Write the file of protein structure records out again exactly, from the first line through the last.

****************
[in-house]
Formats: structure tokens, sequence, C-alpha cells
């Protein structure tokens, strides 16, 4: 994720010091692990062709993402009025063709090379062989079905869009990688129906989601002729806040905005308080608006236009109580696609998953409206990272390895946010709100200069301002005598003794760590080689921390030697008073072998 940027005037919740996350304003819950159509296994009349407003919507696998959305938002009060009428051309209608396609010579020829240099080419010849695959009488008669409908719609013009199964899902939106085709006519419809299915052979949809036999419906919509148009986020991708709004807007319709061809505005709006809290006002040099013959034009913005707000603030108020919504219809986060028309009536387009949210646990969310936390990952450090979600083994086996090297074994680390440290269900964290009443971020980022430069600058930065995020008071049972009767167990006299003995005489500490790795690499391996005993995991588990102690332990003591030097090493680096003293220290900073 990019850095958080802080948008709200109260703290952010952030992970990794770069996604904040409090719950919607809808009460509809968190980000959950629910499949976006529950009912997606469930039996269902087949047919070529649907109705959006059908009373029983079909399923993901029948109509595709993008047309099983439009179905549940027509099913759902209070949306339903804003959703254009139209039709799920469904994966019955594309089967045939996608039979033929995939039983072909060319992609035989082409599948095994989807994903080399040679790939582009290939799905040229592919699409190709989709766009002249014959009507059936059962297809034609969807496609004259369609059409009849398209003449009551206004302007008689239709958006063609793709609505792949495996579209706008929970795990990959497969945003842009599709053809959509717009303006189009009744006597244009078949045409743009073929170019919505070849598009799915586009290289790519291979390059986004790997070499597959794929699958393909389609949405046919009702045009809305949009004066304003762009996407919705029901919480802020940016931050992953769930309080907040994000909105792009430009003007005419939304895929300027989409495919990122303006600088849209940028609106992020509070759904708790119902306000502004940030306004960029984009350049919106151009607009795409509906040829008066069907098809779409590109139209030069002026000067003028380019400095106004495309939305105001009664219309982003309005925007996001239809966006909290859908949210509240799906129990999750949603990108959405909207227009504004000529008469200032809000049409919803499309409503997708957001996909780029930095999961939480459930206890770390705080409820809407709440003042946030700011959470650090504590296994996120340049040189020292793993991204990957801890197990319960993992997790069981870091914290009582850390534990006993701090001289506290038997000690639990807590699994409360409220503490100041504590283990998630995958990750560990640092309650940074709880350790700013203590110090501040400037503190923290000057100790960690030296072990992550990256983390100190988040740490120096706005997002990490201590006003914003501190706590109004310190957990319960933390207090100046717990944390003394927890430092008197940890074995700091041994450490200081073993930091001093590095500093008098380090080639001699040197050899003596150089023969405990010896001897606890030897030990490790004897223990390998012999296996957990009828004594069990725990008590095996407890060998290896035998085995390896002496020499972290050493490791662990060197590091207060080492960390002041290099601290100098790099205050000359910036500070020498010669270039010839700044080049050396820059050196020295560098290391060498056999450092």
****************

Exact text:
[in-house]
Formats: structure tokens, sequence, C-alpha cells
């Protein structure tokens, strides 16, 4: 994720010091692990062709993402009025063709090379062989079905869009990688129906989601002729806040905005308080608006236009109580696609998953409206990272390895946010709100200069301002005598003794760590080689921390030697008073072998 940027005037919740996350304003819950159509296994009349407003919507696998959305938002009060009428051309209608396609010579020829240099080419010849695959009488008669409908719609013009199964899902939106085709006519419809299915052979949809036999419906919509148009986020991708709004807007319709061809505005709006809290006002040099013959034009913005707000603030108020919504219809986060028309009536387009949210646990969310936390990952450090979600083994086996090297074994680390440290269900964290009443971020980022430069600058930065995020008071049972009767167990006299003995005489500490790795690499391996005993995991588990102690332990003591030097090493680096003293220290900073 990019850095958080802080948008709200109260703290952010952030992970990794770069996604904040409090719950919607809808009460509809968190980000959950629910499949976006529950009912997606469930039996269902087949047919070529649907109705959006059908009373029983079909399923993901029948109509595709993008047309099983439009179905549940027509099913759902209070949306339903804003959703254009139209039709799920469904994966019955594309089967045939996608039979033929995939039983072909060319992609035989082409599948095994989807994903080399040679790939582009290939799905040229592919699409190709989709766009002249014959009507059936059962297809034609969807496609004259369609059409009849398209003449009551206004302007008689239709958006063609793709609505792949495996579209706008929970795990990959497969945003842009599709053809959509717009303006189009009744006597244009078949045409743009073929170019919505070849598009799915586009290289790519291979390059986004790997070499597959794929699958393909389609949405046919009702045009809305949009004066304003762009996407919705029901919480802020940016931050992953769930309080907040994000909105792009430009003007005419939304895929300027989409495919990122303006600088849209940028609106992020509070759904708790119902306000502004940030306004960029984009350049919106151009607009795409509906040829008066069907098809779409590109139209030069002026000067003028380019400095106004495309939305105001009664219309982003309005925007996001239809966006909290859908949210509240799906129990999750949603990108959405909207227009504004000529008469200032809000049409919803499309409503997708957001996909780029930095999961939480459930206890770390705080409820809407709440003042946030700011959470650090504590296994996120340049040189020292793993991204990957801890197990319960993992997790069981870091914290009582850390534990006993701090001289506290038997000690639990807590699994409360409220503490100041504590283990998630995958990750560990640092309650940074709880350790700013203590110090501040400037503190923290000057100790960690030296072990992550990256983390100190988040740490120096706005997002990490201590006003914003501190706590109004310190957990319960933390207090100046717990944390003394927890430092008197940890074995700091041994450490200081073993930091001093590095500093008098380090080639001699040197050899003596150089023969405990010896001897606890030897030990490790004897223990390998012999296996957990009828004594069990725990008590095996407890060998290896035998085995390896002496020499972290050493490791662990060197590091207060080492960390002041290099601290100098790099205050000359910036500070020498010669270039010839700044080049050396820059050196020295560098290391060498056999450092």